OSHA requirements are set by statute, standards and regulations. Our interpretation letters explain these requirements and how they apply to particular circumstances, but they cannot create additional employer obligations. This letter constitutes OSHA's interpretation of the requirements discussed. Note that our enforcement guidance may be affected by changes to OSHA rules. Also, from time to time we update our guidance in response to new information. To keep apprised of such developments, you can consult OSHA's website at https://www.osha.gov.

November 10, 1986

Mr. Lloyd T. Flanner
Vice President
Aerosol Systems, Inc.
9150 Valley View Road
Macedonia, Ohio 44056

This is in response to your letter dated August 18 regarding the Occupational Safety and Health Administration's (OSHA) Hazard Communication Standard (HCS), 29 CFR 1910.1200.

The labeling requirements addressed in my June 3 memorandum to Regional Administrators has been changed. Target organ effects are no longer required for in-plant containers. Target organ effects, however, are still, and have always been, required for all shipped containers. Therefore, if you sell an aerosol product to manufacturing users, which contains a hazardous ingredient(s), the organs affected must appear on the label.

The HCS does not provide specifications for label size. However, the label must contain all of the labeling information required by the standard. If a HMIS label is to be used on a shipped container the target organ effects and the name and address of the chemical manufacturer must be added to the label.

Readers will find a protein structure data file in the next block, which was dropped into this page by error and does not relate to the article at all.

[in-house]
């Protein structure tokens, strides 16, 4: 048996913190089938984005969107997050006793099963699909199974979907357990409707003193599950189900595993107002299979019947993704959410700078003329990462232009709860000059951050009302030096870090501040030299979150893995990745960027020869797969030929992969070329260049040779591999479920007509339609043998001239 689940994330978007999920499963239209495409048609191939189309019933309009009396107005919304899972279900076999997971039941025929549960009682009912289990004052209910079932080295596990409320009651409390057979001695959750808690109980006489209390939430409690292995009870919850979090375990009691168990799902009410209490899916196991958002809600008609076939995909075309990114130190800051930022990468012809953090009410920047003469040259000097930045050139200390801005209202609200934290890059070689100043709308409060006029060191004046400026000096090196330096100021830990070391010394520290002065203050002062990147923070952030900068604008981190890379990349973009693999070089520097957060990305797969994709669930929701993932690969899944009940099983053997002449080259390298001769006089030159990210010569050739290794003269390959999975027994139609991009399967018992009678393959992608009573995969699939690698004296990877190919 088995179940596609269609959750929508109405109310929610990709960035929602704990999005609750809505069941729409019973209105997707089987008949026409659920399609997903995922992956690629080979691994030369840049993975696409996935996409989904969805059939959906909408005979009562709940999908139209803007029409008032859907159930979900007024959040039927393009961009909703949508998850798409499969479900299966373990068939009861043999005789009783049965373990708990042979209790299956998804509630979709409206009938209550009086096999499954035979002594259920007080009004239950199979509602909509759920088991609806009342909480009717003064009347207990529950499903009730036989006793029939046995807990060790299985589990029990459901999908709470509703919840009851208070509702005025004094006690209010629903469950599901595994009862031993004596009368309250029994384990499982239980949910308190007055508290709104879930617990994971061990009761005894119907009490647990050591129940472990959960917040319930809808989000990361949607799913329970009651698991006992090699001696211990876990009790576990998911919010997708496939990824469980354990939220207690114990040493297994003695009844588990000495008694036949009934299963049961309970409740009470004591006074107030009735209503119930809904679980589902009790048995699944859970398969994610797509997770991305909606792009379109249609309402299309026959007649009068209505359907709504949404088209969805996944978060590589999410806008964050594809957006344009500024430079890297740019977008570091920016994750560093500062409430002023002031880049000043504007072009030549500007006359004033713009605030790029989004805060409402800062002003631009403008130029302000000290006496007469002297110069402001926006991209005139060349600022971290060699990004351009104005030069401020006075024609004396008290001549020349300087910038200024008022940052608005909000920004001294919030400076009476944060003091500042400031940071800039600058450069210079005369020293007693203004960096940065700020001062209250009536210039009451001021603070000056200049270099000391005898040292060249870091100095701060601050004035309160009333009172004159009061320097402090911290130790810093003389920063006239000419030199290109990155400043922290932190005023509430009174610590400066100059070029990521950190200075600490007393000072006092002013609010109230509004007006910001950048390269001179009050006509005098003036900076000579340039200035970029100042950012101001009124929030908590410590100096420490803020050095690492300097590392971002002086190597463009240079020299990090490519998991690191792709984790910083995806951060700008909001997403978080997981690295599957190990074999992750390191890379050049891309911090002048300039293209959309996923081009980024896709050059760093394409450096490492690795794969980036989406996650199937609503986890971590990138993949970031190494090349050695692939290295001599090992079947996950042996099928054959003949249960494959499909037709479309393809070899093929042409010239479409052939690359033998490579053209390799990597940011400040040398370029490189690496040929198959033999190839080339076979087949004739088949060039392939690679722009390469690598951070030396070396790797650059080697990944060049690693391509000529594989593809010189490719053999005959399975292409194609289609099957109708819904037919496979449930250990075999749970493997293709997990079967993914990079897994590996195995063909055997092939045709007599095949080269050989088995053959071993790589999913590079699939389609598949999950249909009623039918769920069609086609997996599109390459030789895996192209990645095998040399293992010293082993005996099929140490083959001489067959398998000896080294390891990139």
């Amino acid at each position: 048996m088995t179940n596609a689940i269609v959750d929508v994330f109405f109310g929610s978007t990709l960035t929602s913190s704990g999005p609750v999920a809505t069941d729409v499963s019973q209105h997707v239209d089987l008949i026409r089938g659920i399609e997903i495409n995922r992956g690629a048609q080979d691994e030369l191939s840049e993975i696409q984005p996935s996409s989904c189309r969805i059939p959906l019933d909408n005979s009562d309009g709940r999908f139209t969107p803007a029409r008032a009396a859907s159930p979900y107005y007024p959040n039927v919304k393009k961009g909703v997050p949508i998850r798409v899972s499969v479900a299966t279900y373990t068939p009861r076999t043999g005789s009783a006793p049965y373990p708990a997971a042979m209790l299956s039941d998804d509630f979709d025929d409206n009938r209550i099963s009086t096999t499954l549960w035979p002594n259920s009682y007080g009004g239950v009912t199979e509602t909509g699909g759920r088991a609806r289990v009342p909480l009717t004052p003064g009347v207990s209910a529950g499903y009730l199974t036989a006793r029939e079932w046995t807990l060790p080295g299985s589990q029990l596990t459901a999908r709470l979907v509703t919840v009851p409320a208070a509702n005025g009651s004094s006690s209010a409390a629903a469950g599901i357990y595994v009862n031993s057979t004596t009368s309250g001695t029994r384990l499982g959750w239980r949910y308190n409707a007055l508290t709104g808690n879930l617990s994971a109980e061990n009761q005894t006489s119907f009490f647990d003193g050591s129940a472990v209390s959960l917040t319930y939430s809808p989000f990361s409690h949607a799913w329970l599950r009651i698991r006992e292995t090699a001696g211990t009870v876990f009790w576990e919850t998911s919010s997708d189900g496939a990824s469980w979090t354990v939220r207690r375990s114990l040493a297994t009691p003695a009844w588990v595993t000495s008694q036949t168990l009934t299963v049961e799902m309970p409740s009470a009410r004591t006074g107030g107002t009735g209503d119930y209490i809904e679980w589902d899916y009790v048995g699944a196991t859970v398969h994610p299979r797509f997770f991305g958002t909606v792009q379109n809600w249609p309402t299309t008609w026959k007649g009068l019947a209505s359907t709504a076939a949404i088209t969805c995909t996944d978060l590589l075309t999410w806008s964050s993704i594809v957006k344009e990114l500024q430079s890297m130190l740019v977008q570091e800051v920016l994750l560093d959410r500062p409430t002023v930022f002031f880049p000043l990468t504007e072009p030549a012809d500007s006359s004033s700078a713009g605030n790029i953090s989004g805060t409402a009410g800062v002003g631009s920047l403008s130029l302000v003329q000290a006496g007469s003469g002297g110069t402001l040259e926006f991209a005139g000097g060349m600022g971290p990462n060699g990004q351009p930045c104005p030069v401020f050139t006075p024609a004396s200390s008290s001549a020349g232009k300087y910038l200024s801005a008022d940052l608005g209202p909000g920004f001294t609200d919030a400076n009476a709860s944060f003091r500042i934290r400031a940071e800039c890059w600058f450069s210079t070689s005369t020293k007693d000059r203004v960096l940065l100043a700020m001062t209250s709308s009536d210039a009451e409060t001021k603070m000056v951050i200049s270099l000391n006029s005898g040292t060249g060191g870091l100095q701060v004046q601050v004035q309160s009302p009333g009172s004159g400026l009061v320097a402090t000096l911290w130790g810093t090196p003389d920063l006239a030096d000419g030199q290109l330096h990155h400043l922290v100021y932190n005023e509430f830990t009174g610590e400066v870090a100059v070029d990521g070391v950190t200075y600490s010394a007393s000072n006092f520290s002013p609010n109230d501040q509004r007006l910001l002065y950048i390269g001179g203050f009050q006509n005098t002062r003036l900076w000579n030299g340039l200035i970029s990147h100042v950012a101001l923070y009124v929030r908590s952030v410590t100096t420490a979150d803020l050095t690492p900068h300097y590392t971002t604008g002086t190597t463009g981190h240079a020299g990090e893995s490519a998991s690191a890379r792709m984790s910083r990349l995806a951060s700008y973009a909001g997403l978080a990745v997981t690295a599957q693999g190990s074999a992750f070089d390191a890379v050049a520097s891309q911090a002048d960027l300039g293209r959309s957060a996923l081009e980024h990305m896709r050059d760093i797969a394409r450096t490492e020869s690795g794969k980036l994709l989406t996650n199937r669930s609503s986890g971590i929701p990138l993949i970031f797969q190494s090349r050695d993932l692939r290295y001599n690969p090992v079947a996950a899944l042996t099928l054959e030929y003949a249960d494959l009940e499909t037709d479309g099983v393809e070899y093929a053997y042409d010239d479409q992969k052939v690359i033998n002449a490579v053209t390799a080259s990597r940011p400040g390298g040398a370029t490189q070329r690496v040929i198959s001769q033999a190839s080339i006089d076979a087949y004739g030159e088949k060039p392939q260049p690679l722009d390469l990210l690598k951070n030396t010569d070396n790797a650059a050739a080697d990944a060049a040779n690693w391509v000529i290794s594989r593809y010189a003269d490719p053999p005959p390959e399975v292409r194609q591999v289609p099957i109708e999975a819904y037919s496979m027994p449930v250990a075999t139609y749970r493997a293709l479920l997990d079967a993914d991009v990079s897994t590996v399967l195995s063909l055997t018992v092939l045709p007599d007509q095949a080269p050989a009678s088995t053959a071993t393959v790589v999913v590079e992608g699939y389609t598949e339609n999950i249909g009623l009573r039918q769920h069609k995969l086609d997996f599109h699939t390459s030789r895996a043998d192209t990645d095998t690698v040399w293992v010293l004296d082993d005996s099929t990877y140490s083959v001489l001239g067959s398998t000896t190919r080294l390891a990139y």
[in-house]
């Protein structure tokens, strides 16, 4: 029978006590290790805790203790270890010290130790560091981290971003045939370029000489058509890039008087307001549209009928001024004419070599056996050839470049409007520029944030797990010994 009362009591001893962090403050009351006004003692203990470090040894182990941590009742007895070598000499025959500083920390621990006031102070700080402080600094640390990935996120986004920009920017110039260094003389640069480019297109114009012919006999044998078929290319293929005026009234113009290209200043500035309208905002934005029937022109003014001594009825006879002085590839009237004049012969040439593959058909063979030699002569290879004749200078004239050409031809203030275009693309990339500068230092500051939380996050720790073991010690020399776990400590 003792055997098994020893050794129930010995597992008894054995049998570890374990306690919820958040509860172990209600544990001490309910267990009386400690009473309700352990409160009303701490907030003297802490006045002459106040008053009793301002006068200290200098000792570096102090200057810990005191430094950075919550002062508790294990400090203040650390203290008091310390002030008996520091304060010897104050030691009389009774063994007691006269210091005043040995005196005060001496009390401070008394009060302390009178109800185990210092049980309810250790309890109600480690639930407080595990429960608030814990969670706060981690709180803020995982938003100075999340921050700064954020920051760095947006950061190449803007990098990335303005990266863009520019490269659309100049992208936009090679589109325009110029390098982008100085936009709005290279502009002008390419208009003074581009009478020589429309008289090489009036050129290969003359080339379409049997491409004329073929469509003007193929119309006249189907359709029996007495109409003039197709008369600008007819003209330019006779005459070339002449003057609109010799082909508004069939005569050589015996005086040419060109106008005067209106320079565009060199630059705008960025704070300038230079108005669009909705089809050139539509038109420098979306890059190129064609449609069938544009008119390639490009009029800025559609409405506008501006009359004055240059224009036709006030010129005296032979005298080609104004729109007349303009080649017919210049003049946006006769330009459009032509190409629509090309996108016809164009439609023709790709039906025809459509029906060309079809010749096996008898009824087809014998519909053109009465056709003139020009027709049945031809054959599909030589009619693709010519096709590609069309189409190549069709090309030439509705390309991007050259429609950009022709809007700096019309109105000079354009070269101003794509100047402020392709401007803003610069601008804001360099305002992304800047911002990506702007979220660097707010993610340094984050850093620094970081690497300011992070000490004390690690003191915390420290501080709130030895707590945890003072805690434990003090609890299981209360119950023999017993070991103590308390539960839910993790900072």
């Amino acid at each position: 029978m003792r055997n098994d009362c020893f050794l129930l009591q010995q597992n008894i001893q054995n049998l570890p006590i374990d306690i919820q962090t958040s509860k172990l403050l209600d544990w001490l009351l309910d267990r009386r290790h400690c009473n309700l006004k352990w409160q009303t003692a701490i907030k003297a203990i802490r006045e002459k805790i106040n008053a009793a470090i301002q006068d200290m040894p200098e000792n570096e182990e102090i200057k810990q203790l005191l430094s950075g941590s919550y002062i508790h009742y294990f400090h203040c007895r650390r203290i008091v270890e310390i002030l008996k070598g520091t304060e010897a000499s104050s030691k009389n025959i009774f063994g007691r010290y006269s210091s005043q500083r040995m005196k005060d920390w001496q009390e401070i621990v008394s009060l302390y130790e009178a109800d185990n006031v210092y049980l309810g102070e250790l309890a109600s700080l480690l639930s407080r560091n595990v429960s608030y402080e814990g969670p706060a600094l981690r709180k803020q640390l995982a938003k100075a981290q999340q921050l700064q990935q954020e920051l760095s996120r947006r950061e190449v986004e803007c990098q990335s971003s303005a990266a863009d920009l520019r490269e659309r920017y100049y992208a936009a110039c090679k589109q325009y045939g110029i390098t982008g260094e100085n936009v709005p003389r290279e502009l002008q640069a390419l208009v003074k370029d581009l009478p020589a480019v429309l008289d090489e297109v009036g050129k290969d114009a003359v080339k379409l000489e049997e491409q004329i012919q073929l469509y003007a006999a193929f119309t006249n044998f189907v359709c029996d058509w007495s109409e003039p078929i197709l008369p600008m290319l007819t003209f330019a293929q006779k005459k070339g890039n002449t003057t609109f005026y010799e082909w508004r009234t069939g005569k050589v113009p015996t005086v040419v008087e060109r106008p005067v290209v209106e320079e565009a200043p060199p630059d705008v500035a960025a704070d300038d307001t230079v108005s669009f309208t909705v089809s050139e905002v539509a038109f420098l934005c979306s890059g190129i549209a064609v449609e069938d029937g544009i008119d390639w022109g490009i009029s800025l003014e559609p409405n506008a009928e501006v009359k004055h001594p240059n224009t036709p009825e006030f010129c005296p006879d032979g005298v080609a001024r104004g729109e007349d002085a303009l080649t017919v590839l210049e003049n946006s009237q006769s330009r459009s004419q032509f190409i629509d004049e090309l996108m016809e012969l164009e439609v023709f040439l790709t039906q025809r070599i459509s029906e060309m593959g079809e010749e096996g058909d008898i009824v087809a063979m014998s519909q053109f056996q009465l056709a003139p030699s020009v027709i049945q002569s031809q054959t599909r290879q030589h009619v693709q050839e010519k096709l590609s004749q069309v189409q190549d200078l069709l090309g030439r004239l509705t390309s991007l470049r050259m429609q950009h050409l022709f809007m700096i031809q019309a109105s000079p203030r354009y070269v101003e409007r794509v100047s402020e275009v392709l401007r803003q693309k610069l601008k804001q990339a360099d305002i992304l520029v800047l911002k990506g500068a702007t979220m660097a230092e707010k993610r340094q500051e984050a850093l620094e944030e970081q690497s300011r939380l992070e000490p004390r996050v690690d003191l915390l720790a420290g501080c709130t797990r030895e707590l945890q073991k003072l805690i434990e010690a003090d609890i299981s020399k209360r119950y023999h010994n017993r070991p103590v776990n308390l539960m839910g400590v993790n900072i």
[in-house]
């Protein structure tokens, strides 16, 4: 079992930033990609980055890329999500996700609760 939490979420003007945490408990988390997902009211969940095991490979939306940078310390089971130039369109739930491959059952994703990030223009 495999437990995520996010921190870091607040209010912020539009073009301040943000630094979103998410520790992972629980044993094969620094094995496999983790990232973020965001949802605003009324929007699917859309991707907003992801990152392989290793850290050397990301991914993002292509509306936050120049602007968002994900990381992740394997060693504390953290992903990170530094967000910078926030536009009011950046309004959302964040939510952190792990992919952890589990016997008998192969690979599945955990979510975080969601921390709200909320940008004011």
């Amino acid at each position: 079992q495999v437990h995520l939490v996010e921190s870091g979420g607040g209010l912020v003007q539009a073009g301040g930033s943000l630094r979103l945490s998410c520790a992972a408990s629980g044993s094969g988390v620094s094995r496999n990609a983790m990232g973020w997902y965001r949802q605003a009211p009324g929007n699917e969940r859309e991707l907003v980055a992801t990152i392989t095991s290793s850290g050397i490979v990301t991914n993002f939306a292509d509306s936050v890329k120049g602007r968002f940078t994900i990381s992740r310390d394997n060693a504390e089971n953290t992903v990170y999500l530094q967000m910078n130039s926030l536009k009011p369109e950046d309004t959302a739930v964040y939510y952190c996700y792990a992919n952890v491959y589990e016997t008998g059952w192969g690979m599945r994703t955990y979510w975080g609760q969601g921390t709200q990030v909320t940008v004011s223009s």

If you have any further questions please feel free to contact us again.


John B. Miles, Jr., Director
Directorate of Field Operations

August 18, 1986

John B. Miles, Jr.
Directorate of Field Operations
U.S. Dept. of Labor
Occupational Safety & Health
Washington, DC 20210

Dear Mr. Miles:

I just received a copy of your memo dated June 3, 1986, to the Regional Administrators on labeling requirements for the Hazard Communication Standard. In your memo you make reference to labeling for target organ effects in addition to the HMIS identification system.

Our company manufactures aerosol products for many marketers who sell these cans to manufacturers. The cans are labeled with many warnings and the 2 1/2 inches by 6 inch panel used for directions, warnings and other label copy is filled now.

Please advise if there is a minimum size that requires the complete OSHA labeling. These cans are less than 1/2 pints and contain many materials found in the household like anti-static agents, silicones, oils, glass cleaners etc., but we sold to industry.

I also note this change takes effect on August 23, 1986. In some cases over 50,000 to 75,000 cans are out in distribution which may be there for over a year without this new labeling.

I would appreciate an early response. Thank you for your help.

Very truly yours,

Lloyd T. Flanner